FIG. 1 is an overall block diagram of a digital cellular or PCS telephone. For simplicity of explanation, only a subset of elements are shown. The digital cellular telephone consists of handset 6, which includes microphone 4 and speaker 2; Analog-to-Digital (A/D) converter 8; echo canceller 10; vocoder 12; transceiver 14; and antenna 16. It should be understood that other architectures may be employed for the system with a mere change in location or position of the various operational elements.
During transmission, near-end speech is received by microphone 4 provided in handset 6. The near-end speech signal is transformed by microphone 4 into an electro-acoustic signal represented by the term v(t) as shown in FIG. 1. Received far-end speech signal x(t) is acoustically coupled to speech signal v(t) at summer 5, modeled as passing x(t) through unknown echo channel 7 to produce echo signal y(t). The output of summer 5 is shown as combined speech/echo signal v(t)+y(t). Unknown echo channel 7 and summer 5 are not included elements in the system itself, but rather are parasitic results from the physical proximity of microphone 4 and speaker 2.
The speech/echo signal v(t)+y(t) is then converted from an analog signal to PCM samples by Analog-to-Digital converter 8. In an exemplary embodiment, PCM samples are output by A/D converter 8 at a rate of 64 kbits per second and are represented by signal s(n) as shown in FIG. 1.
Echo canceller 10 removes echo signal y(t) from digitized speech/echo signal s(n). In the exemplary embodiment, echo canceller 10 operates in accordance with the echo canceller described in aforementioned U.S. Pat. No. 5,307,405. In the exemplary embodiment, echo canceller 10 performs echo cancellation by determining which of several different talk states the speakers are engaged in, the states being near-end speech only, far-end speech only, both near and far-end speech simultaneously, neither speaker talking, or hangover. Once the talk state is determined by echo canceller 10, an estimate of echo signal y(n) is removed from digitized speech/echo signal s(n). Because the echo signal cannot be completely eliminated, a residual echo signal will remain as part of the digitized speech signal. This echo canceled speech signal, s'(n), is then processed by vocoder 12. In the exemplary embodiment, vocoder 12 is a variable rate code excited linear prediction (CELP) vocoder as described in aforementioned U.S. Pat. No. 5,414,796. In the exemplary embodiment, vocoder 12 operates in conjunction with a noise suppression system as described in detail in aforementioned U.S. Pat. No. 4,811,404.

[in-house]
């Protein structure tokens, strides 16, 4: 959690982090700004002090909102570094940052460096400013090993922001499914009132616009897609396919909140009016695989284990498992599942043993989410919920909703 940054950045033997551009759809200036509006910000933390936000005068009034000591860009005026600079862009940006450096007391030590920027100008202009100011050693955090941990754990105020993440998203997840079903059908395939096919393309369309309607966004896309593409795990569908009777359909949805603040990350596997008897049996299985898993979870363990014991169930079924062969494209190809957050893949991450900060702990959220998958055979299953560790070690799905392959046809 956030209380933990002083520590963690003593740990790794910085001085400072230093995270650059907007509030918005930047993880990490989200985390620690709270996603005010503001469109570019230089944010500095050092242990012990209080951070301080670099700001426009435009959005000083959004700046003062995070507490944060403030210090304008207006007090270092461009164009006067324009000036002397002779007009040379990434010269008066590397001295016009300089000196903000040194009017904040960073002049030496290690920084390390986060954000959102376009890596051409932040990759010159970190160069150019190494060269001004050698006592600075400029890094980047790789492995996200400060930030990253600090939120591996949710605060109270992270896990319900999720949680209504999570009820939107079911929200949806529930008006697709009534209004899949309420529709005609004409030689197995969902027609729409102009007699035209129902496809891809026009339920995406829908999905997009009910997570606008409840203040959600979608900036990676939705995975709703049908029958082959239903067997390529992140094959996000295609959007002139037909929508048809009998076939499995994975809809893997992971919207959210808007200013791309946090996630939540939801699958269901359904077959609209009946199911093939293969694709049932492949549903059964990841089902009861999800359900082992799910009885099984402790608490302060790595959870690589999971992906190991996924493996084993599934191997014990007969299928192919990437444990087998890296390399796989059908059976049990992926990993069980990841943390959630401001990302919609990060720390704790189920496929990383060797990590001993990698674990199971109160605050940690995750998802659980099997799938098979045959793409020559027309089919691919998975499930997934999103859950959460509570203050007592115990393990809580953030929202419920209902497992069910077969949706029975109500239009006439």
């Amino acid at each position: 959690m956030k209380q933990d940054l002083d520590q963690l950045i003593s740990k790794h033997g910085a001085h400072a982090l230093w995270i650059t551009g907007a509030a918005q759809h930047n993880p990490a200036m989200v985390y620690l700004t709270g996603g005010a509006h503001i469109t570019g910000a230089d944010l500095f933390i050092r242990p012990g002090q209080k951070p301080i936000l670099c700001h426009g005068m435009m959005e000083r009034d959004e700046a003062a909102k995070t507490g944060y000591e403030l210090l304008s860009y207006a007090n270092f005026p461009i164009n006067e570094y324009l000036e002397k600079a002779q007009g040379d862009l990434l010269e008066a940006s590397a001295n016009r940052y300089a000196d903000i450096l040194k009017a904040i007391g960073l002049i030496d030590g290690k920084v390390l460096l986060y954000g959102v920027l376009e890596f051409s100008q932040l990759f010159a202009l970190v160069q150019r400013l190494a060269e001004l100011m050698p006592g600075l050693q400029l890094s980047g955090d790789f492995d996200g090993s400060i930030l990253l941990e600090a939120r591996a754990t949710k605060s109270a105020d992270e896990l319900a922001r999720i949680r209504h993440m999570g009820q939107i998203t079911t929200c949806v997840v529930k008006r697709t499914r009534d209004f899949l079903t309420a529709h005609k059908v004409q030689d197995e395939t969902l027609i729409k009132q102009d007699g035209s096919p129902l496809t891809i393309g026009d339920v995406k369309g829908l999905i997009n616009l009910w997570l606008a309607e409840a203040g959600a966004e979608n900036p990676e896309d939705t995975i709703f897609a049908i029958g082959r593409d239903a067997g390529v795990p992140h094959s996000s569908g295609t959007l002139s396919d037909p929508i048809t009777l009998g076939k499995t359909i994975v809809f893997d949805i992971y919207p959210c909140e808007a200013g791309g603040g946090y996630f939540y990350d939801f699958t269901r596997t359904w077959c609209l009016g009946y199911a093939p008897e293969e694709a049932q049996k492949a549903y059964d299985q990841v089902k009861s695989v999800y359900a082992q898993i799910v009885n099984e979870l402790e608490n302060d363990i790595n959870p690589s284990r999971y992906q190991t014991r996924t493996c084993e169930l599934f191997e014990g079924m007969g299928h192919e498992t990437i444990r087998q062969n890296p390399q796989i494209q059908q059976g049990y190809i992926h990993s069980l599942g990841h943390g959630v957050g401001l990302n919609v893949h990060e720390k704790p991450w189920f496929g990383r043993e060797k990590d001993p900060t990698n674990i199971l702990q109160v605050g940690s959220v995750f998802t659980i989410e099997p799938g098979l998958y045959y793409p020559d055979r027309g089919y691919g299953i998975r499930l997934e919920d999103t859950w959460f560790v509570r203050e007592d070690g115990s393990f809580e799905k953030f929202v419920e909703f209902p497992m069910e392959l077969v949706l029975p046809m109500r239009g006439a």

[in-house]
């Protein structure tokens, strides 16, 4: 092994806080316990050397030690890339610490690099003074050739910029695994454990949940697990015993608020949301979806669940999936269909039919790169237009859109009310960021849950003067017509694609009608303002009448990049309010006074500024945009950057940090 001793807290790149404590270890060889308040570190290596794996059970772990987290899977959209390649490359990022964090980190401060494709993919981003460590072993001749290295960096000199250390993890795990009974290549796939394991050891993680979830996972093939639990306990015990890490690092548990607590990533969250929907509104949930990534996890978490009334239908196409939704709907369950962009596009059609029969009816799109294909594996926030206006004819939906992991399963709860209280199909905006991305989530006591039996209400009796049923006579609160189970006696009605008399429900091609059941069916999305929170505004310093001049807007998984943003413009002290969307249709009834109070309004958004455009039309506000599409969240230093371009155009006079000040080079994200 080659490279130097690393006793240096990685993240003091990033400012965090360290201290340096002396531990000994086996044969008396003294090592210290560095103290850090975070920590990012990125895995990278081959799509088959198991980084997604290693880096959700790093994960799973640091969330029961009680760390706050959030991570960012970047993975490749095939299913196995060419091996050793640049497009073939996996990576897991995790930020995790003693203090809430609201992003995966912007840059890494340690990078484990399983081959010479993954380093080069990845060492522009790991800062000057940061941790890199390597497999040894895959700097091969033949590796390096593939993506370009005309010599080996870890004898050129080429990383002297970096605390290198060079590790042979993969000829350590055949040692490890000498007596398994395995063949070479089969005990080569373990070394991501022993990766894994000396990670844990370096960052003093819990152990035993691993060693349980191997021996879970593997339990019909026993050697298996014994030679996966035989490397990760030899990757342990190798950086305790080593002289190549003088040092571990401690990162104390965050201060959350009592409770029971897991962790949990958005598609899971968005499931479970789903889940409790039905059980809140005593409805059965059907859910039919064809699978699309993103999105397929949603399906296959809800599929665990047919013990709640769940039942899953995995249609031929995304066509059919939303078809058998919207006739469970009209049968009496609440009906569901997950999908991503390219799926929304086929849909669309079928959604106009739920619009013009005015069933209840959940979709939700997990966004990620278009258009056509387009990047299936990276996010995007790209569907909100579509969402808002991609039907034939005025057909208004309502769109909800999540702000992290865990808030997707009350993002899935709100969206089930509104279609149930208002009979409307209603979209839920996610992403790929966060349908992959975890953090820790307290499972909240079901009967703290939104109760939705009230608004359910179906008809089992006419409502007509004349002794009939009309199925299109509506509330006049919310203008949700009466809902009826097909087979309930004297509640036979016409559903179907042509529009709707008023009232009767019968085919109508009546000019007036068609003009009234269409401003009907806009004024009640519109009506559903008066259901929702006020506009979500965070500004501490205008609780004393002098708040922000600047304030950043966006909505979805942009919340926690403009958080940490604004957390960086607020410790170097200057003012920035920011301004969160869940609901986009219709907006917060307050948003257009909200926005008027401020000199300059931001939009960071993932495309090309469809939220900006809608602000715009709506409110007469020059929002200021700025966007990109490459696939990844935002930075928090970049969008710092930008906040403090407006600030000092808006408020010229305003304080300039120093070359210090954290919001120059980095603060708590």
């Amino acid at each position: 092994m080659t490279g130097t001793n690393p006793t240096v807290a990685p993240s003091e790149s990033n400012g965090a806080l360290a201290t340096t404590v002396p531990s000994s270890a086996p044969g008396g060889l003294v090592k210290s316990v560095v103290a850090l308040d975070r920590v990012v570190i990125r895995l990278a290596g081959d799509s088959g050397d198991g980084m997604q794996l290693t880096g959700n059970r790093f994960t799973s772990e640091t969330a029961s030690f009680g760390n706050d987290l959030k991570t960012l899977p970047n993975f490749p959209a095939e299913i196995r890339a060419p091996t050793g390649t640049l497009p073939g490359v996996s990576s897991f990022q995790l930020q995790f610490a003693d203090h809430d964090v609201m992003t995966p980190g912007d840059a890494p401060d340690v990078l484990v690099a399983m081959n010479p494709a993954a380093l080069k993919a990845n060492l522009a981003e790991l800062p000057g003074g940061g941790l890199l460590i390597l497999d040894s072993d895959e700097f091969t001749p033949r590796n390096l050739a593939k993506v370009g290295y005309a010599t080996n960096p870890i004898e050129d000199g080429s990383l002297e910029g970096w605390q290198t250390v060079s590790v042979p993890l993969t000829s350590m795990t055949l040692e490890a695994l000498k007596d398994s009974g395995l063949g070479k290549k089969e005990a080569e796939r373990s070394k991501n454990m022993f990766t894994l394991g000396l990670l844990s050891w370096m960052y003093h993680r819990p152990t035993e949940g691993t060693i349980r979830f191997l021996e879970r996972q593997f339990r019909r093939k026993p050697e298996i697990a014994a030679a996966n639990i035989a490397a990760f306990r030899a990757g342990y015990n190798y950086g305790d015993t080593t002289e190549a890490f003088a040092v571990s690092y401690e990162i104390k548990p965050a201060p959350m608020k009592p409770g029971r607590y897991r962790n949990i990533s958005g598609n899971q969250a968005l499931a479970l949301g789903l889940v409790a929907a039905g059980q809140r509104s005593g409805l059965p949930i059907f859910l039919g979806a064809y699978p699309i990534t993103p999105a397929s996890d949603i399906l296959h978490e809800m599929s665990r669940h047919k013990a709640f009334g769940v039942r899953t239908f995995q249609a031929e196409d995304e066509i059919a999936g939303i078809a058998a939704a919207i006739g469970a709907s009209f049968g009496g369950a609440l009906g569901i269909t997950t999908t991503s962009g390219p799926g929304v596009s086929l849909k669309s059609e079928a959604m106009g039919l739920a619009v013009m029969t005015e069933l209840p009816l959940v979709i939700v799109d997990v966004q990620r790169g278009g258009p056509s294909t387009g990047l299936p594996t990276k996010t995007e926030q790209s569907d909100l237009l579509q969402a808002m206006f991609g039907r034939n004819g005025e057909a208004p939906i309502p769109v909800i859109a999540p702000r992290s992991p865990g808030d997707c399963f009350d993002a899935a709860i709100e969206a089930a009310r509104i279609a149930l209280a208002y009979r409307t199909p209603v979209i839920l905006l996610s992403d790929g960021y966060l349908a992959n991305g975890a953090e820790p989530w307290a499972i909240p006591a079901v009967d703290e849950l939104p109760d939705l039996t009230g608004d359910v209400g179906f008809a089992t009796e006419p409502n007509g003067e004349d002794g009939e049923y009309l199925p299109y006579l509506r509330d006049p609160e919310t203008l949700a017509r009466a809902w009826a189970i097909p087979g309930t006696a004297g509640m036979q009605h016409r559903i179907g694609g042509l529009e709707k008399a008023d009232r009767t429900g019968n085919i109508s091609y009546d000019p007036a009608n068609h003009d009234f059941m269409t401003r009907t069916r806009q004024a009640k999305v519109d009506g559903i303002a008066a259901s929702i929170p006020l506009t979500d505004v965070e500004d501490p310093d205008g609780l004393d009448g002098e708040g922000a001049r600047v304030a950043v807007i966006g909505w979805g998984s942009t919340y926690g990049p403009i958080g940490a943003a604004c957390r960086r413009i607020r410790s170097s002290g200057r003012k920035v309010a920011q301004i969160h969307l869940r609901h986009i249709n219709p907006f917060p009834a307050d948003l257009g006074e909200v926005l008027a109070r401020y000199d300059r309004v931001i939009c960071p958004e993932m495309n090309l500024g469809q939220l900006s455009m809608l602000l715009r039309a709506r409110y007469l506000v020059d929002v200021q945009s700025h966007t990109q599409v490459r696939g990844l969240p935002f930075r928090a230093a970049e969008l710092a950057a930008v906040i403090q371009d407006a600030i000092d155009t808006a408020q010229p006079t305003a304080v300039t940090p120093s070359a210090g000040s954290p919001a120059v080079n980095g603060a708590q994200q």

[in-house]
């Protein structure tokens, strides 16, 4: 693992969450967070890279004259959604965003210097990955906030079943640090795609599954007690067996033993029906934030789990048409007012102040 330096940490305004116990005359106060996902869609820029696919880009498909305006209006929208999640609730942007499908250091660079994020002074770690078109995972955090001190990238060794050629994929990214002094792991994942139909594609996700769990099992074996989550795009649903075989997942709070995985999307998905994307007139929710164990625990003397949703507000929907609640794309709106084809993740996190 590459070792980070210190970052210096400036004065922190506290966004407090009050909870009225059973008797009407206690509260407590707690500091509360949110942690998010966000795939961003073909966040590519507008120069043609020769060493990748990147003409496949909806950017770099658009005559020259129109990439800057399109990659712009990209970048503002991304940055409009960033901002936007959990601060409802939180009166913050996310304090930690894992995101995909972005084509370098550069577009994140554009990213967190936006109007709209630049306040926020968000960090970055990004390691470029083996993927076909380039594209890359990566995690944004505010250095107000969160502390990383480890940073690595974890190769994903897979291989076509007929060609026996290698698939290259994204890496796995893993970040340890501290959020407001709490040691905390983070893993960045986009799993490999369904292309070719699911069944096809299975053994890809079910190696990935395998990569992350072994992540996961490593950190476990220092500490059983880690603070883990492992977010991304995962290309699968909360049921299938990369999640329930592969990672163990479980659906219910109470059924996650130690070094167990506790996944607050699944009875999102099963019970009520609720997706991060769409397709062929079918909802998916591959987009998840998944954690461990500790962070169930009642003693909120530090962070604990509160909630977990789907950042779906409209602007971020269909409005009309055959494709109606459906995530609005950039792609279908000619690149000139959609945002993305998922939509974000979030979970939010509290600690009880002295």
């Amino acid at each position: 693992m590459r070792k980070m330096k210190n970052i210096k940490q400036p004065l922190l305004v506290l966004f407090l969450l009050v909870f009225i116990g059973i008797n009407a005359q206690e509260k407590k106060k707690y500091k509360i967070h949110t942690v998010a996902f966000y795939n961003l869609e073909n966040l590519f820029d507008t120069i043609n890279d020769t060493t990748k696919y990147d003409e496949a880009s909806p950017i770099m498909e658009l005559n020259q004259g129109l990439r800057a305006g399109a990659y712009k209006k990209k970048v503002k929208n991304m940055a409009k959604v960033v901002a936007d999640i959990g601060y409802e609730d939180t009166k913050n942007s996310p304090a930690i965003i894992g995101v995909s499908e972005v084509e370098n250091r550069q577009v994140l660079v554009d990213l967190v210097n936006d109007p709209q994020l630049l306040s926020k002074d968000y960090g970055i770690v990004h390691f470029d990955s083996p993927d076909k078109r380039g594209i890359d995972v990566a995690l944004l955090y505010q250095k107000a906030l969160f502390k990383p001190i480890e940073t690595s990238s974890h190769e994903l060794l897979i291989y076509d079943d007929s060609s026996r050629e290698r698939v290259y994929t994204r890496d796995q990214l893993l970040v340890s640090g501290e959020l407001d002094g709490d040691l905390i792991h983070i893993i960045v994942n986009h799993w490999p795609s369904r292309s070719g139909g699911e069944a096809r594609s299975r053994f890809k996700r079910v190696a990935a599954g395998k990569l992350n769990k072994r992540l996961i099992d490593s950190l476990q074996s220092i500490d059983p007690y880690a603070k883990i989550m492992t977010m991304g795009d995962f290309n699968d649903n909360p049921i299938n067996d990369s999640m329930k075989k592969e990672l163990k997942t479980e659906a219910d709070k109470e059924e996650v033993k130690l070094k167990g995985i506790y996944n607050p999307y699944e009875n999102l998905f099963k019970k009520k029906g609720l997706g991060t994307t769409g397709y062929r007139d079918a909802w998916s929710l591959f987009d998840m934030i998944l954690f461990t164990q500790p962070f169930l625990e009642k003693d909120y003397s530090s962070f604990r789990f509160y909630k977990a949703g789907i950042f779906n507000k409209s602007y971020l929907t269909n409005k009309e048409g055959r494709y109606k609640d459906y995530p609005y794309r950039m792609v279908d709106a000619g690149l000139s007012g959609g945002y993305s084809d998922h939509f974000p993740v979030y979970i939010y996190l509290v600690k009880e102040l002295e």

Vocoder 12 performs several functions on signal s'(n) including, but not limited to, speech compression, noise suppression, transmit and receive volume control, DTMF tone detection, and transmission muting. In the present invention, vocoder 12 uses the state determining results from echo canceller 10, shown as "state information" in FIG. 1, in its algorithm to decide when to update its background noise estimate. Further details of echo canceller 10 and vocoder 12 are shown in FIG. 2 and are discussed more fully later herein.
The vocoded speech signal, s"(n), is then provided to transceiver 14 where it is modulated in accordance with a predetermined modulation format such as Code Division Multiple Access (CDMA), Time Division Multiple Access (TDMA), Frequency Division Multiple Access (FDMA), or analog modulation. In the exemplary embodiment, transceiver 14 modulates the signal in accordance with a CDMA modulation format as described in the aforementioned U.S. Pat. No. 4,901,307. Transceiver 14 then upconverts and amplifies the modulated signal. The modulated signal is then transmitted through antenna 16 to base station transceivers (not shown).